Rwanda: Substantive trial of genocide suspect Rutunga set for July 5

The High Court for International Crimes Chamber (HCCIC), Nyanza District, will on Tuesday, July 5, begin the substantive hearing of the trial in the case of Venant Rutunga, who is suspected of crimes of genocide.

Rutunga, 72, is charged with three counts: genocide, complicity in the commission of genocide and extermination as a crime against humanity.

Rutunga, who was the former regional director of ISAR Rubona, an agricultural research institute located in the southern district of Huye, formerly known as Butare prefecture, was extradited from the Netherlands on July 26 from the ‘last year.

He first appeared in court on August 12 last year, where he was asking for bail.

However, on August 17, the court denied him bail on the grounds that there are sufficient reasonable grounds to suspect him of having committed the crimes for which he is being prosecuted.

According to the prosecution, he would have committed the alleged crimes mainly between 26 and 30 April 1994 in Butare (current district of Huye) where he worked.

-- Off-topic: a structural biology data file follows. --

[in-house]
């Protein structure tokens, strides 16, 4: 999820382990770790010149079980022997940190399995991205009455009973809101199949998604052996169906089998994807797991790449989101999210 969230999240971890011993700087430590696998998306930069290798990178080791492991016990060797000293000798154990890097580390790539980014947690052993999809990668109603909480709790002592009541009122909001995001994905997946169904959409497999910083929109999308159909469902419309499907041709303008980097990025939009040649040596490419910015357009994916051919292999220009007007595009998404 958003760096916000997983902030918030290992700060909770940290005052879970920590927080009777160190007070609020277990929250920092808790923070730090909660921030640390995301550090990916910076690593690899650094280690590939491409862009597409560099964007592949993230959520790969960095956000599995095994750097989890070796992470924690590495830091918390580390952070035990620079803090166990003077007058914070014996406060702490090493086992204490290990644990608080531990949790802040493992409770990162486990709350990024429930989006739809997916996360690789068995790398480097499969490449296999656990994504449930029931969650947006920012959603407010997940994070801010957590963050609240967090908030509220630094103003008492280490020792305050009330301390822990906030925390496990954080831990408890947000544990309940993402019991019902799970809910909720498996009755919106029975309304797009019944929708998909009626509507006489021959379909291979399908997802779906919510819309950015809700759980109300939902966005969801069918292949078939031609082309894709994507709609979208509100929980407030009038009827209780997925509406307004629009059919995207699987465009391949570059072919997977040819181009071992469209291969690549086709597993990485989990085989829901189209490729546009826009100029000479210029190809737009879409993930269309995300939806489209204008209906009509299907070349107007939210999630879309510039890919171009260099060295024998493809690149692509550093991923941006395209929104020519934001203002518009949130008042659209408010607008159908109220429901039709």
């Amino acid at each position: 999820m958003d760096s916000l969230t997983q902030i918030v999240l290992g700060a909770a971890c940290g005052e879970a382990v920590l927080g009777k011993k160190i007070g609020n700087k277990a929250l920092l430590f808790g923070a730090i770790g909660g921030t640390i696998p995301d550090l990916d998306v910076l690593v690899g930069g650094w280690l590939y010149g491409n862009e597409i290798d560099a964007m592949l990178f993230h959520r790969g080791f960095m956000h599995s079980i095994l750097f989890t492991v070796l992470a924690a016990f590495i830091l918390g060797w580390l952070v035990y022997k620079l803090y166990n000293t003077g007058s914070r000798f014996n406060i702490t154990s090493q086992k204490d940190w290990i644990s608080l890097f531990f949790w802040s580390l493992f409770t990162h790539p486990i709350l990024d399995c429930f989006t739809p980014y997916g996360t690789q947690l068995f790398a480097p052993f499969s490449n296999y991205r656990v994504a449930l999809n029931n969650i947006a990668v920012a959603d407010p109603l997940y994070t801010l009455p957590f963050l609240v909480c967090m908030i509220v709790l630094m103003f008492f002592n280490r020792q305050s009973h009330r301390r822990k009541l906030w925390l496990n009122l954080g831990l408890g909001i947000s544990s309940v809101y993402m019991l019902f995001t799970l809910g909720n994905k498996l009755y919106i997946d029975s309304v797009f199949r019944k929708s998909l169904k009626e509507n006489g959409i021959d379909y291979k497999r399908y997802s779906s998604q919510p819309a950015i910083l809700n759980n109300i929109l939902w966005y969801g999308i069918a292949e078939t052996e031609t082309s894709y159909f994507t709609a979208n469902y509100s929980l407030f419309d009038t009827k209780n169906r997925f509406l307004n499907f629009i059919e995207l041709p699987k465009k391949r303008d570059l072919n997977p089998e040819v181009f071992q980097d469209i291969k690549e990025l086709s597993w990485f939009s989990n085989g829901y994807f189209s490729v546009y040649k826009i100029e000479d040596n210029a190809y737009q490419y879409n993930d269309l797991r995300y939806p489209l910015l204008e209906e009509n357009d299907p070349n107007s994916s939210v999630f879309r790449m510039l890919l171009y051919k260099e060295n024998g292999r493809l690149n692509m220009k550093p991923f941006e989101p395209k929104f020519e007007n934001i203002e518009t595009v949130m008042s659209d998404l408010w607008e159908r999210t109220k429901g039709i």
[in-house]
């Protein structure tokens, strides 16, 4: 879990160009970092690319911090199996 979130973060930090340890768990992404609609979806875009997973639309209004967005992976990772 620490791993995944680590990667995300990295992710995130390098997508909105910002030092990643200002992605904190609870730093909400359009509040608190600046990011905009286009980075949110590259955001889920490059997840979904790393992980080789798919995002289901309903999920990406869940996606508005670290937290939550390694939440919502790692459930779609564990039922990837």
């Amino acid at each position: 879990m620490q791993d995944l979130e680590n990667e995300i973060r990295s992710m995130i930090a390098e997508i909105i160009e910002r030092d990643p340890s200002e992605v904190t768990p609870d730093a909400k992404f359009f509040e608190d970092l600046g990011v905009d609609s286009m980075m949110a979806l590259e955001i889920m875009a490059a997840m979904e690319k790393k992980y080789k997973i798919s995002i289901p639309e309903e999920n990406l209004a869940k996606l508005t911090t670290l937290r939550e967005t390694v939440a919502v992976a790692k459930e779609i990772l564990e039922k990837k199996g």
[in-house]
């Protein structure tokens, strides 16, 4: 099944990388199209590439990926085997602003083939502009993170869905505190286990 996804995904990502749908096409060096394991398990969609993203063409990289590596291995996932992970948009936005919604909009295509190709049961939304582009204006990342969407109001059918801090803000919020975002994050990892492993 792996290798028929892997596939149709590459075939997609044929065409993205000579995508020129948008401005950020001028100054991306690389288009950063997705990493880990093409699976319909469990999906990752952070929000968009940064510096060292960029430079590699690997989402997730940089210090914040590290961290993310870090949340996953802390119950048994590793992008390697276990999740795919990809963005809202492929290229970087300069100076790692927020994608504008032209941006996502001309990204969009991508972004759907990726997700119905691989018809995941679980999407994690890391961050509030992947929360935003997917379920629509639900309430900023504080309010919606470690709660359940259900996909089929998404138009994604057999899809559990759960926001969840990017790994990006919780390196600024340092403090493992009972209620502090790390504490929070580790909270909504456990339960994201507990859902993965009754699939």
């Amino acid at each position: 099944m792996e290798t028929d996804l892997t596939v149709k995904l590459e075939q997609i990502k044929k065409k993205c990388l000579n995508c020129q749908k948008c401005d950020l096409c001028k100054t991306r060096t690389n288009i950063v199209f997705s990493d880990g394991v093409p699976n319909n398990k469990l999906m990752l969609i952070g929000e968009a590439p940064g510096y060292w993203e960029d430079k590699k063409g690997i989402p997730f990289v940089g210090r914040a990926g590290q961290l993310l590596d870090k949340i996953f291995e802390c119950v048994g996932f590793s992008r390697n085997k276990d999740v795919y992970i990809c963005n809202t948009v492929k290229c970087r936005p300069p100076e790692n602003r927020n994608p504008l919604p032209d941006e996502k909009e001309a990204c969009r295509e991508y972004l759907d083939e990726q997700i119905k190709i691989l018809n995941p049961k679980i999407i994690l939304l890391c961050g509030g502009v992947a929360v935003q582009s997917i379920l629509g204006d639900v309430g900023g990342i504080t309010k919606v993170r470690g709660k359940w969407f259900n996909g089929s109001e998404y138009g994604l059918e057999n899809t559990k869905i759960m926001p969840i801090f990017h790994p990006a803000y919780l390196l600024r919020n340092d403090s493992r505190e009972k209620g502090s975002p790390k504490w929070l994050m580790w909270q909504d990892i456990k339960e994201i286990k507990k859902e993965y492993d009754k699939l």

During a bail hearing, prosecutors exposed to the court several actions of the defendant during the genocide that led to the death of many people, in particular former employees of the institution he headed.

Among these, they accused him of having participated in the murder of Epaphrodite Kalisa and George Ndamaje, two Tutsi employees of ISAR, when he ordered the gendarmes to hunt and kill them.

Prosecutors also pinned him on, among other things, an incident where he allegedly drove and went to meet the then Prefect of Butare, to request armed police to help kill Tutsis who had successfully defended themselves against the Interahamwe, among others.

In his defense however, Rutunga denied the charges, saying he did not commit the crimes he is accused of.

He said that while he knew Ndamage and Kalisa, he never participated in their murder, saying those who killed them had been tried and convicted.

He admitted to having gone to meet the prefect of Butare and to asking for police, but the aim was not to kill Tutsis, but rather to “defend ISAR from attacks by intruders” because he had learned that there were had an imminent attack that was going to happen among other things.

Rutunga is currently detained in Nyarugenge prison commonly known as Magagere.

Elna M. Lemons